I read with interest the recent Finextra article referencing Accenture’s survey, revealing that only 10% of all banks’ board directors, as well as 10% of CEOs, have any professional technology experience. Furthermore, the survey shows that one-third of banks
still have no tech savvy directors sitting on the board.
I was not surprised to read this, but I am still disappointed by the low number. While many big banks are like huge oil tankers, in that they have little agility to turn around quickly, the concept of digital or business transformation has been around for
a while now – it certainly is not a new concept.
It makes me wonder why more senior banking staff at the established banks are not more technologically-savvy. Surely this would give them more insights into the world inhabited by the banking disrupters, their major competition, the digital-only banks who
are shaking-up the banking sector in a way that has never been seen before.
Perhaps size influences board engagement, a lack of which leads to disinterest in anything other than shareholder returns. Are boardrooms routinely bogged down with regulatory administration? Yes, probably. A "digital transformation project" comes along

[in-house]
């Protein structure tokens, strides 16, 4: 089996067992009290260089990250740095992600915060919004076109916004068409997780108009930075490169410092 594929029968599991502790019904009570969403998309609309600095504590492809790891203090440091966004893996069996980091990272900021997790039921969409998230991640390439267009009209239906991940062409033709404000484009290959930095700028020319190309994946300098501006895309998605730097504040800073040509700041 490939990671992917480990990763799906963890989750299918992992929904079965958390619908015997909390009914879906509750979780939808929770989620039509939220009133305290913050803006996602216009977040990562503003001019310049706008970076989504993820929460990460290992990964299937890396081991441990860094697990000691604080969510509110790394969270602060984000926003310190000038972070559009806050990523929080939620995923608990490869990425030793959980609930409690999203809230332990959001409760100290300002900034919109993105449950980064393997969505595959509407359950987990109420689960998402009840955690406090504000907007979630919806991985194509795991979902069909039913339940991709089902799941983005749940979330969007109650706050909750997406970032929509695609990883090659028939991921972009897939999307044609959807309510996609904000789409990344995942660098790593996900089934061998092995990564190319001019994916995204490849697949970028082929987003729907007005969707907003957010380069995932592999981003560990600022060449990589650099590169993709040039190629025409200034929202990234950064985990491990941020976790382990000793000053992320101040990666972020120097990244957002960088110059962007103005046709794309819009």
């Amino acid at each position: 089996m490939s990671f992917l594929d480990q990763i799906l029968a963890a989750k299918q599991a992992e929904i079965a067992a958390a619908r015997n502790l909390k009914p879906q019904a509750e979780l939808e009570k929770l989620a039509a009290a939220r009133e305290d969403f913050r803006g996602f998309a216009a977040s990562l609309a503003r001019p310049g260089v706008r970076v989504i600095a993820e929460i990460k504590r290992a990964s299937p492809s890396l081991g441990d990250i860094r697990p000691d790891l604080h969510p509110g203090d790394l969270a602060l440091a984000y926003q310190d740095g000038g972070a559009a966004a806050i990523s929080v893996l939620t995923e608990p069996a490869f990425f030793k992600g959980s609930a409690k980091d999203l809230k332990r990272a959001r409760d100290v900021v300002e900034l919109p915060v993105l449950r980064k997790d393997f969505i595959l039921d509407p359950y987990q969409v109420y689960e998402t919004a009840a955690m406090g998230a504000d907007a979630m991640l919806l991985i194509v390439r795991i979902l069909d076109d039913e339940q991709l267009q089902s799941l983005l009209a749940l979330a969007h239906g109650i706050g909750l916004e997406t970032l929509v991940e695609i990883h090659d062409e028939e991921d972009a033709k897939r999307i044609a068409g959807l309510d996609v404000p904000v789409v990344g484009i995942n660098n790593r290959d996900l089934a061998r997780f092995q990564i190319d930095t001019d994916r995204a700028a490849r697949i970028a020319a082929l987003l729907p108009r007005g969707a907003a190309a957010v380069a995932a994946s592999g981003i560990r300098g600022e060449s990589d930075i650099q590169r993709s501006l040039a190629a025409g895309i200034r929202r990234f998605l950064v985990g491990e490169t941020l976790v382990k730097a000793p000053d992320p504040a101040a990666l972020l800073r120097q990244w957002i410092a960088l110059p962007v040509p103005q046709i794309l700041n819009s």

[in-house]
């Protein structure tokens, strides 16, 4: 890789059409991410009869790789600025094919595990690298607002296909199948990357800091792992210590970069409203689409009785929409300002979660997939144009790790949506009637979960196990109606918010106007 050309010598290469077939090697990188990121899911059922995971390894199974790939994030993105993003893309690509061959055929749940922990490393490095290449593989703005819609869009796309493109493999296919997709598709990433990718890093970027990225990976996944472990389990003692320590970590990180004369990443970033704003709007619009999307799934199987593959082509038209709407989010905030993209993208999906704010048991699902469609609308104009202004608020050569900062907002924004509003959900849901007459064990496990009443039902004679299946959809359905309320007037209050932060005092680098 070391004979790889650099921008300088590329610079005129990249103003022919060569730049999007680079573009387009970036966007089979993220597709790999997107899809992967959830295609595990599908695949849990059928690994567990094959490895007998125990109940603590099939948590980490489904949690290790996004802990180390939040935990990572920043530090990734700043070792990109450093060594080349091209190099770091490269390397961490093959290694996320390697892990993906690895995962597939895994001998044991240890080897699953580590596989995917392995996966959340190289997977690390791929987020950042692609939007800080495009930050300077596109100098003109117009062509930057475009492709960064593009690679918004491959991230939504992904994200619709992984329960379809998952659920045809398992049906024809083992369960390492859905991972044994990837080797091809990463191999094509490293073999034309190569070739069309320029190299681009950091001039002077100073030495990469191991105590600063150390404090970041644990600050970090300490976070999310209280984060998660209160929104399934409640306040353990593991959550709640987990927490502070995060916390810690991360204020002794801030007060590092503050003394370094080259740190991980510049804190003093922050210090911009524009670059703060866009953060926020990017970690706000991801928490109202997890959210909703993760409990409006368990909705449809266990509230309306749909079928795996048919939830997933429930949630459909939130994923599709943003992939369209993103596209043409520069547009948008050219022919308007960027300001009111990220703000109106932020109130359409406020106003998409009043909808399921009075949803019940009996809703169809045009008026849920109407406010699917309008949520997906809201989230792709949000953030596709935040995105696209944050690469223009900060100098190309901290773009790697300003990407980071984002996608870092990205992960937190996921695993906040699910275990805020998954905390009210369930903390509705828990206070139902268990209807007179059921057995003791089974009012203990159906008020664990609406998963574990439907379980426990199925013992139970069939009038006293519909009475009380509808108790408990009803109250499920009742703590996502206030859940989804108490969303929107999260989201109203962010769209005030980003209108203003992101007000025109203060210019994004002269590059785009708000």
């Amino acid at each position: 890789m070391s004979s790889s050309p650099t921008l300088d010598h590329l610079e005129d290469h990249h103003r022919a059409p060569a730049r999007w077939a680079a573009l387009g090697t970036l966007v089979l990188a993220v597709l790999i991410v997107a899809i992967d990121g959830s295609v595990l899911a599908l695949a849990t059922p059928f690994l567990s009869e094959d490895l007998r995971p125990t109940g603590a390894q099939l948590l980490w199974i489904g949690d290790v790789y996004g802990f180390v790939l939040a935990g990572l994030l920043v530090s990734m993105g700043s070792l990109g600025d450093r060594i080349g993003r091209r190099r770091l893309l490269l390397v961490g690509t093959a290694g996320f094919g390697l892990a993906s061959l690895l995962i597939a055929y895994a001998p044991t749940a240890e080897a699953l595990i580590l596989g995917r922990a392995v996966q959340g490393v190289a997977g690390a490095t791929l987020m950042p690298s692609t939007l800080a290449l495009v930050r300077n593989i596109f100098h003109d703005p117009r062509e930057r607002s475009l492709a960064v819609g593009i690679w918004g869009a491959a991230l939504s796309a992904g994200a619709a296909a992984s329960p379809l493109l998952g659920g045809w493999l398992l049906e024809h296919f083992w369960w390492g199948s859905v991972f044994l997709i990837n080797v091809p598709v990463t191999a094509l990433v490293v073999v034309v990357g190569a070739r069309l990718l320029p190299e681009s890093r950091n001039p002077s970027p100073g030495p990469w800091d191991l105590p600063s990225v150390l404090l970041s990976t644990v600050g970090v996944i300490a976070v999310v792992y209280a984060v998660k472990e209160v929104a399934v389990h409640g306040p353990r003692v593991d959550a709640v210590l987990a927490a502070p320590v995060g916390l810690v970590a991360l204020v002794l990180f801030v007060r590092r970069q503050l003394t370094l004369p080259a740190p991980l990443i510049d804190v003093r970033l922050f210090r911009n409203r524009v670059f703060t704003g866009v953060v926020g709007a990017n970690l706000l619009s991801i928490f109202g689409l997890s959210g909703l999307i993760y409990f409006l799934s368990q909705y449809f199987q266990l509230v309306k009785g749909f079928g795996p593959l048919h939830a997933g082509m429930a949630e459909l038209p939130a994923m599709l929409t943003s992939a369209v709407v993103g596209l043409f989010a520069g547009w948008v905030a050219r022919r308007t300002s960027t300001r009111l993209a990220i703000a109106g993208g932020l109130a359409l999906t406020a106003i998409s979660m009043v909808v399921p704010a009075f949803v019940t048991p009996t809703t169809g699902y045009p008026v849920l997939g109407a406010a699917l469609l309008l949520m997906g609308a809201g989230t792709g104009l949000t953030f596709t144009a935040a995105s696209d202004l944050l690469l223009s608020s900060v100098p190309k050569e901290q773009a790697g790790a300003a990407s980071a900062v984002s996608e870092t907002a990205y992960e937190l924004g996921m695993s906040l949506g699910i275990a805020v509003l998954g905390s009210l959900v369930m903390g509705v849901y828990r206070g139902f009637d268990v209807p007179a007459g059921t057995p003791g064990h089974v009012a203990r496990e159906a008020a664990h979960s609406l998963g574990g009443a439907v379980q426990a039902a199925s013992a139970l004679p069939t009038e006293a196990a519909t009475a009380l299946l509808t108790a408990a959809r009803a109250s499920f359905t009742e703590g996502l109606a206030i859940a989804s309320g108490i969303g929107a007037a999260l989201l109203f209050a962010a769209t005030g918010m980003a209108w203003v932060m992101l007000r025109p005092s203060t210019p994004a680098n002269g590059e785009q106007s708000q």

that challenges the boardroom, which is not accustomed to or knowledgeable about technology. This has led to examples of paying lip service to "going digital" by launching an app or buying a start-up, which is not enough. Or the board lets IT departments make
the big decisions instead of project managers and business analysts.
But digital transformation is not just about technology. It is about changing the core of a bank’s culture, systems, organisation, and processes. It is not simply about turning a tanker around and heading in another direction – it is about a ship refit that
modernises processes that take advantage of its talented workforce. Everyone steers the ship, not just the helmsman. An understanding of how technology works, as well as up-to-date knowledge of trends and breakthroughs, can help build a common direction that
is underpinned by people who understand what needs to happen and how technology plays its part.
For those senior bankers in the UK who are worried about their lack of technical insights, I would urge them to remember that it is not too late to lead your institution on a digital journey. Creating digital routes to market is not the complicated, time-consuming
process it once was. When it comes to working with a third party to help you implement your digital transformation plans, you should all be working from the same plan. There is little for the third party to trip over because the client boardroom gets it; they
know what needs to be done, and every resource will be available so that the third party can realise the bank's vision. Common understanding about what digital actually means is the catalyst for a solid, productive relationship.